Writing is an exploration. You start from nothing and learn as you go. ~ E. L. Doctorow

Monday, April 18, 2011

O is for Oxybenzene

Another poison today from Book of Poisons: A Guide for Writers. It's incredible how many poisons we store under our roofs. Makes it easy for the villain to harm and/or murder a person. The book provides scientific information, so I won’t attempt to paraphrase, but give you direct quotes.

Disclaimer: Do not attempt the method discussed. The information provided is meant for fiction writing only. Please keep it on the page.



Oxybenzene or Phenol (p. 47-48):

Other: Carbolic acid, phenic acid, phenylic acid, phenyl hydroxide, hydroxybenzene, oxybenzene

Toxicity (scale of 1-6; 1=almost non-toxic, 6=super toxic): 5

Form: A white crystalline substance that turns pink or red if not completely pure, phenol has a burning taste, a distinct, aromatic, acrid odor, and is soluble in water. In addition to the household uses listed the notes below, it is used in production of fertilizers, paints, paint removers, textiles, drugs, and perfumes. All equally deadly are inhalation of mist or vapor; skin absorption of mist, vapor, or liquid; ingestion; and skin or eye contact. Phenol penetrates deeply and is readily absorbed by all surfaces of the body.  

Effects and Symptoms: Phenol is corrosive. In high concentrations, contact with the eyes can result in severe corneal damage or blindness. Skin contact, which can occur at low vapor concentrations, causes burns that form white patches.
            If a sufficient amount of phenol is ingested (and in most household forms, it is very diluted), the victim will suffer from vomiting and diarrhea. Because of the corrosive effects, burns can injure the gastrointestinal tract; if the phenol is absorbed into the system, it may cause seizures, coma, blow blood pressure, irregular heartbeat, and respiratory arrest.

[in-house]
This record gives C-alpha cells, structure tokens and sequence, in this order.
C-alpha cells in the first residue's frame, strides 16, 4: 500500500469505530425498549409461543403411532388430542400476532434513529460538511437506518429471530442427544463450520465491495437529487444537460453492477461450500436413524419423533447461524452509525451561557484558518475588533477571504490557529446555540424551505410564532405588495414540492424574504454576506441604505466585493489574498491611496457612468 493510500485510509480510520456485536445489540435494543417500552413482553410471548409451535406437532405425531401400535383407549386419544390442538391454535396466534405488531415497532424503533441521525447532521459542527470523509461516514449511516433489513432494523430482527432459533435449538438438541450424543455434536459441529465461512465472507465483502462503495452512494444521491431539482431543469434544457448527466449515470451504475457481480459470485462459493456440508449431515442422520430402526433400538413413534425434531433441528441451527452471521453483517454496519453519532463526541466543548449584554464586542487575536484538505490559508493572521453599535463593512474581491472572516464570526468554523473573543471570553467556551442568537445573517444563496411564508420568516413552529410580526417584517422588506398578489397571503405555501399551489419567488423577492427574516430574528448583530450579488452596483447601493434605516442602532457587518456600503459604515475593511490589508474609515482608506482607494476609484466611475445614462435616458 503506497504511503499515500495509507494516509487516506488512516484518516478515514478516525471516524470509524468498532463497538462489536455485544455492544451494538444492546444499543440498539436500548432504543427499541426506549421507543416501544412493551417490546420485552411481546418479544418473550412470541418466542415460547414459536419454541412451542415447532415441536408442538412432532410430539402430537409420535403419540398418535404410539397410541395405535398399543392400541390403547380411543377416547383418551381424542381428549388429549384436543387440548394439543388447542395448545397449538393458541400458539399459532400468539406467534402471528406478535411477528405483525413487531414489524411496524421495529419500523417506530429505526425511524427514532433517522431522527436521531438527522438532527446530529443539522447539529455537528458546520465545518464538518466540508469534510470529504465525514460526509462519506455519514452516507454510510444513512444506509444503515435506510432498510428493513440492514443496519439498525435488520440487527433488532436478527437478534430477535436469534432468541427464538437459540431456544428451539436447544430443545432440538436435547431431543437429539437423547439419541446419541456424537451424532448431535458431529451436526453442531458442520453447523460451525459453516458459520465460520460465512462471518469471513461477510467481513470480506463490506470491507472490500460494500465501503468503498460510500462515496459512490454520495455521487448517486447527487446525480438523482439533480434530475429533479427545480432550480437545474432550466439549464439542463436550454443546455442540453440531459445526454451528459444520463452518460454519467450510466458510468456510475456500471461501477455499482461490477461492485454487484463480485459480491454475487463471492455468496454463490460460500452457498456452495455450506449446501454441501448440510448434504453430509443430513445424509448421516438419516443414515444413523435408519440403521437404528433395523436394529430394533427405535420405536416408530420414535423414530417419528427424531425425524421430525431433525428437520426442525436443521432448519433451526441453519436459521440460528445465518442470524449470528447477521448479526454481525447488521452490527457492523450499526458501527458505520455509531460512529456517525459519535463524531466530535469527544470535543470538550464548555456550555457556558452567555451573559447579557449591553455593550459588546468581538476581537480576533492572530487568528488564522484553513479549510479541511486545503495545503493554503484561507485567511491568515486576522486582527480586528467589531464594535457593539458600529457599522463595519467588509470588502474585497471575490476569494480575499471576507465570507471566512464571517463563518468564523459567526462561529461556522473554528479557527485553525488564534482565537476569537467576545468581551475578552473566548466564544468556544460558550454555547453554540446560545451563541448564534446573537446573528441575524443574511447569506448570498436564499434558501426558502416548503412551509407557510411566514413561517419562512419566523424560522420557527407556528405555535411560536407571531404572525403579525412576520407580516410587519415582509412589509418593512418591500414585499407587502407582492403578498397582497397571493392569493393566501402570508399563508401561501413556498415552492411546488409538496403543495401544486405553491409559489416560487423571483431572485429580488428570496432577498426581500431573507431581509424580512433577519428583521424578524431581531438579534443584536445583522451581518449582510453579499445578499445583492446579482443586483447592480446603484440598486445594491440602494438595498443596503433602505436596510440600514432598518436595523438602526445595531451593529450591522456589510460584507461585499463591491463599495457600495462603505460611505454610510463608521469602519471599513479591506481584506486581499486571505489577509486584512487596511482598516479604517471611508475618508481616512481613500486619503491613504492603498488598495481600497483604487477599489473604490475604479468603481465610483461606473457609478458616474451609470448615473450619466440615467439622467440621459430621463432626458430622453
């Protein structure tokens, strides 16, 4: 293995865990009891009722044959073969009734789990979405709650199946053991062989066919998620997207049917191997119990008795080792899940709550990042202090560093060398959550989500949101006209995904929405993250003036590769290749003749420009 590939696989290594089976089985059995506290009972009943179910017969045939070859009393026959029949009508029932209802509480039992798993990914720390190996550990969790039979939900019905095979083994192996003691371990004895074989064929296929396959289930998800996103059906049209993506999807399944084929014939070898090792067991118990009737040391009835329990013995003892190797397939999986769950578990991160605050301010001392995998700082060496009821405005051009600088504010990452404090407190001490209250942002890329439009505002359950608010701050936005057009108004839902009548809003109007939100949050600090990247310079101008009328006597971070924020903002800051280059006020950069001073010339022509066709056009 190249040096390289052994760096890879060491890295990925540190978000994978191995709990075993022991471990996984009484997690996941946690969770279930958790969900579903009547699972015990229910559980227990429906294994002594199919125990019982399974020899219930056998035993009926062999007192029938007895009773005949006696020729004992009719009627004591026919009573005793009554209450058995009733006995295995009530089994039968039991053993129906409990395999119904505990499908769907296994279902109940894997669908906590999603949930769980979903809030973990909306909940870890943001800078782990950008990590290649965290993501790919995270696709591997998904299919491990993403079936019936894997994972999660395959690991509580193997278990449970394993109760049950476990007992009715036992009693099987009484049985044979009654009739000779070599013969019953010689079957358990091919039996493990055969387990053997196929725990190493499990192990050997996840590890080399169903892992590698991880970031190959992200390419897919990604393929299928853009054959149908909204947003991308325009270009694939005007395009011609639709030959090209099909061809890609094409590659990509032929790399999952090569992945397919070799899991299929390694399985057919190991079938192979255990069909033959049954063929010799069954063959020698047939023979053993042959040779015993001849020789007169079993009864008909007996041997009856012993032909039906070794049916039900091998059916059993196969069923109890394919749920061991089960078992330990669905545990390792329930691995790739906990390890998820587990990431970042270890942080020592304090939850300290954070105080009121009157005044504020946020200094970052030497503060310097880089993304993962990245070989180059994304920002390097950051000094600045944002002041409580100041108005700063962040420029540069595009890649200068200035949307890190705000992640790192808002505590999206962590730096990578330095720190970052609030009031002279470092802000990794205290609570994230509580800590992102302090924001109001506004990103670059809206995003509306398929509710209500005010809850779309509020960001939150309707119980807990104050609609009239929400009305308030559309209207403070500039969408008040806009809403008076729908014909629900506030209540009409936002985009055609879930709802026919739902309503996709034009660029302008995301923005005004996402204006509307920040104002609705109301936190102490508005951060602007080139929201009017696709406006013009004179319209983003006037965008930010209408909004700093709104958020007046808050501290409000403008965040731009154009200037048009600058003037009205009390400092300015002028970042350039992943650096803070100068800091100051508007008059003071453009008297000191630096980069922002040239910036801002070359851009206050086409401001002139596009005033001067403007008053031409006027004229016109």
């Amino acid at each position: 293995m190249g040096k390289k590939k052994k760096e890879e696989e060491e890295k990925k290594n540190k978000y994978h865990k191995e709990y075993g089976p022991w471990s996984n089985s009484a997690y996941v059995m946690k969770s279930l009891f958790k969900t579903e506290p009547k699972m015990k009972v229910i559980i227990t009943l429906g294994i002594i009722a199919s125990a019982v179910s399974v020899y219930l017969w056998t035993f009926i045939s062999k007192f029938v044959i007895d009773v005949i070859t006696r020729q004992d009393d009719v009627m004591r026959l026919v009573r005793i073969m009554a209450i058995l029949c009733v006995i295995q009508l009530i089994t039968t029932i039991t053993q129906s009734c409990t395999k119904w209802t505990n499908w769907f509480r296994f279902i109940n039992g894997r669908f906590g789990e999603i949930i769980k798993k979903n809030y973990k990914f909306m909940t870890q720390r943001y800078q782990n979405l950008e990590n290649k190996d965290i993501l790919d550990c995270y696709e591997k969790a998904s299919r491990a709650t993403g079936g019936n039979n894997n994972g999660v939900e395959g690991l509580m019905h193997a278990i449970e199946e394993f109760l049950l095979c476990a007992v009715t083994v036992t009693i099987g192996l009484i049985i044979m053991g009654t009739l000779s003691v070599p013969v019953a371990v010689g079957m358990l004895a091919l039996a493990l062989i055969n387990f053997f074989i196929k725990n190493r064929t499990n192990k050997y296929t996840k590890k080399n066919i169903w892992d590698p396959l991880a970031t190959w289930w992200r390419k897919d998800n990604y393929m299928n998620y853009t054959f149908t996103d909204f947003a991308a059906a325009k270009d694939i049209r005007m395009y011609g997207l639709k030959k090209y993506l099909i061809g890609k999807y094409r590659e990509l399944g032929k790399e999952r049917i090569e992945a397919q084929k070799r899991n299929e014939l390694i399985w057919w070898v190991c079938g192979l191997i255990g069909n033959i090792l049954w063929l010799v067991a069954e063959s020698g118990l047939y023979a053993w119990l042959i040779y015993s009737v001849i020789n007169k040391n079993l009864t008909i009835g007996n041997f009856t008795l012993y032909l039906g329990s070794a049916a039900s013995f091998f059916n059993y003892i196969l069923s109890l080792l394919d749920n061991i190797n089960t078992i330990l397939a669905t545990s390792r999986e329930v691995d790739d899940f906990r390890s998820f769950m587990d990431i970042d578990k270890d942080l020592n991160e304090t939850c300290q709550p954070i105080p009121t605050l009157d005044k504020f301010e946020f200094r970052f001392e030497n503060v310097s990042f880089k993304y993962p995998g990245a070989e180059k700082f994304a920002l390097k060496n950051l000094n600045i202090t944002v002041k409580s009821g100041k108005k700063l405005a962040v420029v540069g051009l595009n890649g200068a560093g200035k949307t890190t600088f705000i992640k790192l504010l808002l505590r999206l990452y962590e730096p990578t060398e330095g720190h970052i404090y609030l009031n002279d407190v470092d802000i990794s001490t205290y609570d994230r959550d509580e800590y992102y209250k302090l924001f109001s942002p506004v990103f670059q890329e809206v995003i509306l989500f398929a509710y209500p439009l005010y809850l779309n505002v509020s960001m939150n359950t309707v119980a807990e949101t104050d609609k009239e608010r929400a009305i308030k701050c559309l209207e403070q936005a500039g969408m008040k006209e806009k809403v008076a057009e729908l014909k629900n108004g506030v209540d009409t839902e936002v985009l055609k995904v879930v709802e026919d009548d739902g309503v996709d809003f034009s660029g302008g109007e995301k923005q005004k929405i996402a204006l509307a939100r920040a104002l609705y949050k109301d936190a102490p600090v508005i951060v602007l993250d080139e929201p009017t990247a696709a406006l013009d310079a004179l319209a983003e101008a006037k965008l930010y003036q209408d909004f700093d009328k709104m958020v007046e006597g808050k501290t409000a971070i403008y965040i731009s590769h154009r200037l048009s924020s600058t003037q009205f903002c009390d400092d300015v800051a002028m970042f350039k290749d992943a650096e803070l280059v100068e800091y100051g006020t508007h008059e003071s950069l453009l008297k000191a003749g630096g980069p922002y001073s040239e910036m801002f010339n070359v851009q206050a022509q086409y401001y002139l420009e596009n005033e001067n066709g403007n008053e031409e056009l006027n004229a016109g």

Reaction Time: Thirty minutes to several hours.

Antidotes and Treatments: For skin contact, washing for fifteen minutes, followed by mineral oil or olive oil or petroleum jelly to treat the burns. Eyes that have been exposed are flushed repeatedly with water or saline solution. After inhalation, victims are removed from exposure and given oxygen. Activated charcoal is recommended for ingestion; however, one source suggests withholding it if the doctor expects to use an endoscope to check for damage to the gastrointestinal tract.

Notes:
1. This is another toxin that had widespread household use as a germicide and a local anesthetic until replaced by less toxic substances. Even now it constitutes roughly 4.7 percent of the topical ointment Campho-Phenique, and is used in a variety of sore throat remedies, including lozenges and the spray Chloraseptic. It is also used to cause skin peeling for cosmetic purposes.

2. Dinitrophenol was formerly used medically as a metabolic stimulator for weight reduction.

3. Phenol is used in making creosotes (wood or coal tar); phenol derivatives are used in making disinfectants, antiseptics, caustics, germicides, surface anesthetics, and preservatives.  

Do you know any other household items considered poison?

5 comments:

Bob Scotney said...

This makes you glad to be breathing oxygen.

D U Okonkwo said...

Whoa - i don't know whether to be glad that I learned something new, or worried!

Nofretiri said...

Okay, thus far my characters died either a natural death, in consequence of a natural disaster or under mysterious circumstances ... but you're right, sometimes you need even sources like that! Which is creepy and interesting at the same time!

Karin @ Nofretiris Dream Of Writing

Michael Offutt said...

The F.B.I. has been alerted. You are going to be watched missy!

Karen Peterson said...

How interesting.

I know someone who was attacked once with bug spray. Creepy what it can do in high enough quantities.

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